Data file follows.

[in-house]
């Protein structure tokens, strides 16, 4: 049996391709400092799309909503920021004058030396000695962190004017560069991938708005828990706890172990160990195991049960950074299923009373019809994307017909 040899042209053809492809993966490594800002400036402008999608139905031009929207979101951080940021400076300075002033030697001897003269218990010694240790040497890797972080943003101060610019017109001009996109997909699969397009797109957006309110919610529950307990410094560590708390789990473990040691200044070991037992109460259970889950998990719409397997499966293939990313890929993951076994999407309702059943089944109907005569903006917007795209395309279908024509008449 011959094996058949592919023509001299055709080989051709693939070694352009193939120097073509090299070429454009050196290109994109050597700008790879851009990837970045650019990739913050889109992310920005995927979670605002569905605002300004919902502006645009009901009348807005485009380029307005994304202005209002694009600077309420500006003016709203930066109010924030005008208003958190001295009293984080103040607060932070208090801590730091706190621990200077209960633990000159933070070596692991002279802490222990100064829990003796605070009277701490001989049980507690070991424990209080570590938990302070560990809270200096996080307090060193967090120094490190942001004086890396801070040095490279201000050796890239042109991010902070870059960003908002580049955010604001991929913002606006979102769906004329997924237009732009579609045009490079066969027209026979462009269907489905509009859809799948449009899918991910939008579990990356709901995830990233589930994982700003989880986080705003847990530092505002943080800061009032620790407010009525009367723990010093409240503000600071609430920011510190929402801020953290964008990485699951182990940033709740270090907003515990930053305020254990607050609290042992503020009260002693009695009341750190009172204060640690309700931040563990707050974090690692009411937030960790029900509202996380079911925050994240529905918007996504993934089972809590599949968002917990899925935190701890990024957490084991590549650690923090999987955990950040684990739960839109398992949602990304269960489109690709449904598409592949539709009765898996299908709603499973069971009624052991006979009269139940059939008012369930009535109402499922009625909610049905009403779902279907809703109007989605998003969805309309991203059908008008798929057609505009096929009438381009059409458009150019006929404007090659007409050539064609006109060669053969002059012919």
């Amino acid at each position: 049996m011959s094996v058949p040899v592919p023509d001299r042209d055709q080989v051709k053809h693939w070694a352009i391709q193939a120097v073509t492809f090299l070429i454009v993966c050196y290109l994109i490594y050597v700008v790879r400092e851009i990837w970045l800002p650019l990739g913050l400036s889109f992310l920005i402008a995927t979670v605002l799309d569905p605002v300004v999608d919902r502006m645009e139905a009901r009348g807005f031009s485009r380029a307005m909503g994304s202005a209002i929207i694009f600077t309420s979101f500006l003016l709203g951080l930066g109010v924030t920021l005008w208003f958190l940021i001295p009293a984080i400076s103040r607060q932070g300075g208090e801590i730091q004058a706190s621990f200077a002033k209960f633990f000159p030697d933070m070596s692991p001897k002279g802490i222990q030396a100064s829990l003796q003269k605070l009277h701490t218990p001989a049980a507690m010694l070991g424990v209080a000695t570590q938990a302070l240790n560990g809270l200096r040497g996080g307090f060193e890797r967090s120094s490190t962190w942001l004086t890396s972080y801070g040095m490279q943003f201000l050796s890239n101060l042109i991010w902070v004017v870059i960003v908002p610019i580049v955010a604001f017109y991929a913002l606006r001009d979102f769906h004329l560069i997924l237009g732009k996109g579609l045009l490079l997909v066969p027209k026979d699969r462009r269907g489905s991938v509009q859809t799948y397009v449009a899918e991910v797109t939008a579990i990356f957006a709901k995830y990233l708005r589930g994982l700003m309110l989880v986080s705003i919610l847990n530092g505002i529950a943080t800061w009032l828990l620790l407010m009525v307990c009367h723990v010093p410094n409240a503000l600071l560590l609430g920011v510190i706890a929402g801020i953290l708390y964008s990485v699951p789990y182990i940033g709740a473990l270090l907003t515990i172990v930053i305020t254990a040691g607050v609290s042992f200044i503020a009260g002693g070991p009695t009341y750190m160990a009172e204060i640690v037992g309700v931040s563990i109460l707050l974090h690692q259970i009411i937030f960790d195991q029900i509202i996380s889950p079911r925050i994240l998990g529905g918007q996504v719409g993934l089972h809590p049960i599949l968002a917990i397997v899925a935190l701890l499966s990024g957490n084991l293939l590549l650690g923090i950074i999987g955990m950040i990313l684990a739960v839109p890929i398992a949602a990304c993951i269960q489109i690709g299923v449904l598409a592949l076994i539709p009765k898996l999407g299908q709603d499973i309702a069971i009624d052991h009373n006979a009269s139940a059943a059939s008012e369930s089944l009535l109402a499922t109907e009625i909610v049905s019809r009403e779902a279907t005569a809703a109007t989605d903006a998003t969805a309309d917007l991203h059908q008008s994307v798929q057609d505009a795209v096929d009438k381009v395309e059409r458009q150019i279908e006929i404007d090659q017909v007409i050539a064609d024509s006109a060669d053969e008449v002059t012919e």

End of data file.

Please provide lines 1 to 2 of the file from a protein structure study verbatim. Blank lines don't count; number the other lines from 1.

[in-house]
């Protein structure tokens, strides 16, 4: 049996391709400092799309909503920021004058030396000695962190004017560069991938708005828990706890172990160990195991049960950074299923009373019809994307017909 040899042209053809492809993966490594800002400036402008999608139905031009929207979101951080940021400076300075002033030697001897003269218990010694240790040497890797972080943003101060610019017109001009996109997909699969397009797109957006309110919610529950307990410094560590708390789990473990040691200044070991037992109460259970889950998990719409397997499966293939990313890929993951076994999407309702059943089944109907005569903006917007795209395309279908024509008449 011959094996058949592919023509001299055709080989051709693939070694352009193939120097073509090299070429454009050196290109994109050597700008790879851009990837970045650019990739913050889109992310920005995927979670605002569905605002300004919902502006645009009901009348807005485009380029307005994304202005209002694009600077309420500006003016709203930066109010924030005008208003958190001295009293984080103040607060932070208090801590730091706190621990200077209960633990000159933070070596692991002279802490222990100064829990003796605070009277701490001989049980507690070991424990209080570590938990302070560990809270200096996080307090060193967090120094490190942001004086890396801070040095490279201000050796890239042109991010902070870059960003908002580049955010604001991929913002606006979102769906004329997924237009732009579609045009490079066969027209026979462009269907489905509009859809799948449009899918991910939008579990990356709901995830990233589930994982700003989880986080705003847990530092505002943080800061009032620790407010009525009367723990010093409240503000600071609430920011510190929402801020953290964008990485699951182990940033709740270090907003515990930053305020254990607050609290042992503020009260002693009695009341750190009172204060640690309700931040563990707050974090690692009411937030960790029900509202996380079911925050994240529905918007996504993934089972809590599949968002917990899925935190701890990024957490084991590549650690923090999987955990950040684990739960839109398992949602990304269960489109690709449904598409592949539709009765898996299908709603499973069971009624052991006979009269139940059939008012369930009535109402499922009625909610049905009403779902279907809703109007989605998003969805309309991203059908008008798929057609505009096929009438381009059409458009150019006929404007090659007409050539064609006109060669053969002059012919």